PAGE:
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Everything posted by tttocs

  1. I owned and flew a '79 Turbo Arrow IV (Technically a PA28RT-201T) and the position of the MP/FF and RPM gauges are indeed correct for a plane with a stock panel like this. Like sd_flyer, I never found the gauge that hard to read IRL. Due to the fixed wastegate, you really had to watch MP on the takeoff roll, as it could quickly shoot past redline (overboost) once the turbocharger began to spool up. No, it wasn't in an ideal location, but really not that bad. Of course, in the sim it can be a problem, but that's the case for some gauge or switch in just about every sim plane to one degree or another. Turns out that there's another gauge missing in the P3D version that appears to be missing in the MSFS version as well from what I can see in the screenshots and that's the CHT gauge, and it is also critical for engine management in the RW plane. Since the plane as manufactured also lacked intercooling (and cowl flaps, though mine had aftermarket ones), you really, REALLY had to watch CHTs during climbout. As with overboosting, CHTs could redline in a heartbeat if you didn't pay attention. I worked with the developer on the original P3D version, providing images and information on flight characteristics and RW operation and was part of the beta team but unfortunately thanks to an unexpected hospital stay I couldn't provide beta feedback until it was too late. Scott
  2. Attractive, provocatively dressed young lady aside I found the video one of the most unwatchable Steveo has ever done. That flight instructor was just plain obnoxious, overbearing and condescending. One session with him in the cockpit and I'd be looking for another instructor. He gives no time to understand and react before he's running right over the top again. Scott
  3. Huh. Just looked at the linked map and realized I've been down that jeep trail several times and have been within a very shot distance of it. It does not appear to be that far from the trail. Scott
  4. I also caught this in time to take advantage, so I'll add my thanks to DD for making this happen. It's a win-win, as I've been on the fence about picking up the airports package and the city package. Now that I've got the airports, getting the city becomes a no-brainer. Scott
  5. Ryan asks the critical question here that no one else seems to think of when graphics memory issues come up. There's a big difference between what someone needs running 4K and what they need just running 1080. I'd bet most running into issues with 8G cards are also running 4K. Scott
  6. It's been a while since I moved from LVFR v1 to v2, but IIRC it was a substantial improvement. What I can say with certainty is that I love LVFR v2, it blends competently with Orbx SoCal and I've never felt the desire to move to the Orbx version. If I had neither, I still think I'd trend towards the LVFR version simply because something about the Orbx ramp/runway textures looks funky to my eye. Still I can't imagine being terribly unhappy with either. Scott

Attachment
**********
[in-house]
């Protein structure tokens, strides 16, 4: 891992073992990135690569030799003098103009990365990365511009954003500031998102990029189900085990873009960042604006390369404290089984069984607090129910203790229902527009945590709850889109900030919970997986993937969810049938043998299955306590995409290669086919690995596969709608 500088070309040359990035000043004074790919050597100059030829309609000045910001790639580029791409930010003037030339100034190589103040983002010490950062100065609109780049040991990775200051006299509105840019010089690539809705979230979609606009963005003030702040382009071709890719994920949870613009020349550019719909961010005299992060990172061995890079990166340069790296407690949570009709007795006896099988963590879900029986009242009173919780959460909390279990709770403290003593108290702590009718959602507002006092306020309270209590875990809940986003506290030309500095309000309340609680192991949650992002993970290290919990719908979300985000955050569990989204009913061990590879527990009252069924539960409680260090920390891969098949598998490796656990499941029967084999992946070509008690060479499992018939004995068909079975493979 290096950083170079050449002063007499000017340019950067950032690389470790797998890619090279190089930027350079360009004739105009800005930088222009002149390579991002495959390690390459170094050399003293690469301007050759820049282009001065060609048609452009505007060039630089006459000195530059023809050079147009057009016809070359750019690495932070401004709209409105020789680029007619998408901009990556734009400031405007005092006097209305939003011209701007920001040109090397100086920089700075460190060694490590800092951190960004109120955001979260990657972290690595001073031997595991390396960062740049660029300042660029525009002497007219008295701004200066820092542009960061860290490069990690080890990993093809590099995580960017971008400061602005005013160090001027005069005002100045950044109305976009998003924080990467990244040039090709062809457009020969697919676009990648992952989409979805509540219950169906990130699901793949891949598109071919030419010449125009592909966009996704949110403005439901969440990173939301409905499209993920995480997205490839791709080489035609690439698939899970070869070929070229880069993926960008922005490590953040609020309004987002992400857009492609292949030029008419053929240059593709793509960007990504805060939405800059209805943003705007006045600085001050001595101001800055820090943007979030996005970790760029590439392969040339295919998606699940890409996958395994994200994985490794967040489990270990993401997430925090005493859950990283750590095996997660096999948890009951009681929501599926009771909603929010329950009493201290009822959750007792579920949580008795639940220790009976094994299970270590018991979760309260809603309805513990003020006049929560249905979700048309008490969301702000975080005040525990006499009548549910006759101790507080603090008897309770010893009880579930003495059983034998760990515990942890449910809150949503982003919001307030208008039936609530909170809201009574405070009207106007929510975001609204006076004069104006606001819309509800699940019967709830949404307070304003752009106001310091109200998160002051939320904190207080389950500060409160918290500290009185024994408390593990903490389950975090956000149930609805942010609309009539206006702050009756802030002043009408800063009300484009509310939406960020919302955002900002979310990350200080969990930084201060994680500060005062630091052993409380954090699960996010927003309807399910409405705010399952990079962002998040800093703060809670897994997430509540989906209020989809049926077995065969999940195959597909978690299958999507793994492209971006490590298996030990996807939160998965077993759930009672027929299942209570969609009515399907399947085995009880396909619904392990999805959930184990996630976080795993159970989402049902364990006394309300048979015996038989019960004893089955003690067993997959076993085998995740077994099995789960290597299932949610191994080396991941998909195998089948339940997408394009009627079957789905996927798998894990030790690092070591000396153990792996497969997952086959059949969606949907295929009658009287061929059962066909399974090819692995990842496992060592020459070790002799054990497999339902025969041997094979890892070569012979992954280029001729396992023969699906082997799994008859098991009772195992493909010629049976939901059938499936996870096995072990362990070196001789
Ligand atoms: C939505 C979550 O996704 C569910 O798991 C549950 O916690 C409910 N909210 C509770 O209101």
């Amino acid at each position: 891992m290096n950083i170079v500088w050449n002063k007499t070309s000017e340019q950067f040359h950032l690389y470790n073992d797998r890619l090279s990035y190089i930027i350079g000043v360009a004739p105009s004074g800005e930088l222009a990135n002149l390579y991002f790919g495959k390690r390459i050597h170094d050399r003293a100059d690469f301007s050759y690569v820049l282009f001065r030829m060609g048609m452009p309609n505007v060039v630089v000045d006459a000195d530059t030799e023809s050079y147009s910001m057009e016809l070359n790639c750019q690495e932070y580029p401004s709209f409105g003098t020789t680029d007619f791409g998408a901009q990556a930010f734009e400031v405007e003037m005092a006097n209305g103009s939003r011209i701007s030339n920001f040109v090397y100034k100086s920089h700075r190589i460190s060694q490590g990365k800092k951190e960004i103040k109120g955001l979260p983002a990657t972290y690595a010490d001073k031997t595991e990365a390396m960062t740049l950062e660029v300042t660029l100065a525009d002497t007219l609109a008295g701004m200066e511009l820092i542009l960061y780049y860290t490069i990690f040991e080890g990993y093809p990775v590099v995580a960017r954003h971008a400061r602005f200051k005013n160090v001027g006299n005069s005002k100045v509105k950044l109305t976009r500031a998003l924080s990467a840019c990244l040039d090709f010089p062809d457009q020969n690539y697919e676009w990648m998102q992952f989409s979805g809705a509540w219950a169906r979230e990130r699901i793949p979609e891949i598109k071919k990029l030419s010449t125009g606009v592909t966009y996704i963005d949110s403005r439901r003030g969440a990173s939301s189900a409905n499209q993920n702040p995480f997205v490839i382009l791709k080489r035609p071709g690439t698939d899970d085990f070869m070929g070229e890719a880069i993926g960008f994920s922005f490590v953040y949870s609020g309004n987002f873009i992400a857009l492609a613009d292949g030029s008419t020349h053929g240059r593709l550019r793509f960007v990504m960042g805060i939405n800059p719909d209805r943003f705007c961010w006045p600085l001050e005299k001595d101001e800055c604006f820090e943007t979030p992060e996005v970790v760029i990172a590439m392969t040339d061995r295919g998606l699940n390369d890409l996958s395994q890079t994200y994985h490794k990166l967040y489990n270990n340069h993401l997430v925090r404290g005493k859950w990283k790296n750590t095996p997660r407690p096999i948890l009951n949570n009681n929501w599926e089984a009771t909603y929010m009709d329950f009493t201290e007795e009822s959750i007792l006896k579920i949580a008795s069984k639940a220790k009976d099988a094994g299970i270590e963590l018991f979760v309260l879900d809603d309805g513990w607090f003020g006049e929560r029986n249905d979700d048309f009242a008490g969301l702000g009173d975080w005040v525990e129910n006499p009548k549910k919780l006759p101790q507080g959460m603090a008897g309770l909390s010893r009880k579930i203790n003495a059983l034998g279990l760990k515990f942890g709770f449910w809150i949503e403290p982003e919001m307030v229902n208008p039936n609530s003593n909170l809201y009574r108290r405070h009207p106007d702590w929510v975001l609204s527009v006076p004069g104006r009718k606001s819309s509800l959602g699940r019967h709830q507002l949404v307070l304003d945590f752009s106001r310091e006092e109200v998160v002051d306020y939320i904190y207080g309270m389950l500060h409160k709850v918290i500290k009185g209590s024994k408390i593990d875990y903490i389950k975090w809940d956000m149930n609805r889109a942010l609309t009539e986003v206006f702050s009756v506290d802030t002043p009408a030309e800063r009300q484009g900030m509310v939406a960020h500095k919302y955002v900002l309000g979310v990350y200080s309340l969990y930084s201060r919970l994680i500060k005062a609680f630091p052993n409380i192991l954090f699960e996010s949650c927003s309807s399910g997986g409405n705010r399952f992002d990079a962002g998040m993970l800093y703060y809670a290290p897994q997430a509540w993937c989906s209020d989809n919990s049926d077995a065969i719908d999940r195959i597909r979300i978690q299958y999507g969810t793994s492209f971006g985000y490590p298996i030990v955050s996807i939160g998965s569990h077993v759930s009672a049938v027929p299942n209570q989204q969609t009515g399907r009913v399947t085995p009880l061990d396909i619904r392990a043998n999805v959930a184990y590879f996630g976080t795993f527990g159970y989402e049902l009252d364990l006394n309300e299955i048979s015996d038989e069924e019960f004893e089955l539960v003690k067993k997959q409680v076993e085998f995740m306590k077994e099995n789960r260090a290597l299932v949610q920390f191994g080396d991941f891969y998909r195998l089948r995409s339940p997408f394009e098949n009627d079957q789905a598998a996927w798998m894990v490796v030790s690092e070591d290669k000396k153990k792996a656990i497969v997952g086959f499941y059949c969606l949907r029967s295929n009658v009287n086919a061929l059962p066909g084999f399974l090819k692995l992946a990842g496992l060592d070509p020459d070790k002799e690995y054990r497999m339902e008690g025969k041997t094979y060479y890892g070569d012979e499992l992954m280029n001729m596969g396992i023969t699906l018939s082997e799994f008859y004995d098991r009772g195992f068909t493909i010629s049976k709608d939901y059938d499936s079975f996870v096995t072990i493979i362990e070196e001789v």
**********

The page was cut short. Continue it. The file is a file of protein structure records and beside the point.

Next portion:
7. It's entirely a GPS approach, so you stay in GPS mode. For LPV approaches like this there are two keys to glideslope capture success with the Garmin units. First, as always make sure you're at the proper altitude to intercept the glideslope from below, and second DO NOT change to APR mode until you see the glideslope come alive on your HSI or CDI. Scott
  8. Must be working pretty well - my air-fuel mixtures are spot on these days. 😬 Nope, I didn't generally re-jet either - but you didn't have to be a combustion engineer to know that the mixture was wonky with large changes of altitude. The last 4x4 I had that wasn't FI was a 1974 Ford Bronco. Loved that thing, but oh my good dog how it would load up at high altitude, especially at odd lean angles or when bouncing off rocks thanks to the float bouncing around causing raw fuel to get dumped down the carb throat. You could very obviously smell all the un-burned fuel. And yes, there were times when I had to disassemble the float chamber somewhere out in the middle of nowhere to unstick a jammed float. I'll stand by my statement that electronic FI is the best thing to ever happen for high altitude driving, and especially backcountry driving in rough terrain. Carburetors are Rube Goldberg devices that I do not miss. Scott - Colorado resident since 1971 (and a Cubs fan for life!)
  9. Yep! Those of us who live in the high country do NOT miss carbs AT ALL!😀 Yes, I knew how to work on them - good thing because I HAD to. Scott
  10. Sorry for the delay in responding... Thanks much for the followup, Frank. Still on the fence for now, as I've actually not had any time for simming of late, but the information is still much appreciated. Scott
  11. No, they are not. You're confusing Riddlez with Turbulent. BTW, I concur that Riddlez did a very nice job with KBLI and was quite disappointed when they basically disappeared from the flight sim scene. They'd announced they were working on two airports I'd love to see done, Santa Fe, NM and Kelowna, BC Canada. Had they ever finished either with anywhere near the quality of KBLI, I would've been thrilled. Scott
  12. Frank, as Al mentions, the pots are basically at the bottoms of the throttle levers. I simply slide the straw all the way down into the quadrant to where the lever ends. I generally give a quick squirt from both the top side and then the bottom side of the lever and then work the lever through the full range of motion a few times. Repeat for each lever (I have two quadrants for six total). Both of my quadrants had become unusable before I resorted to this, with major spikes on all of them. I won't say the treatment made them "good as new", but pretty doggone close. Scott
  13. Honestly, I don't really know. I haven't done it since at least sometime early last summer that I can recall. I guess the answer is, not often enough that I have to think about it. 🙂 Scott
  14. Ray, you misunderstand me. I don't disassemble them. I stick the "straw" on my contact cleaner through the slots so that it's spraying right where the <cough> "sealed" pot is. I then cycle that lever several times and voila! Major spikes are gone. Note that minor noise is still there, but that was there when the throttles were brand new. As noted before, the biggest issue is that these pots are junk from the get-go. You're blaming a technology that can actually be quite serviceable (again I have pots that are older than me that work just fine), based on an implementation of that technology that was of poor quality from the start. Scott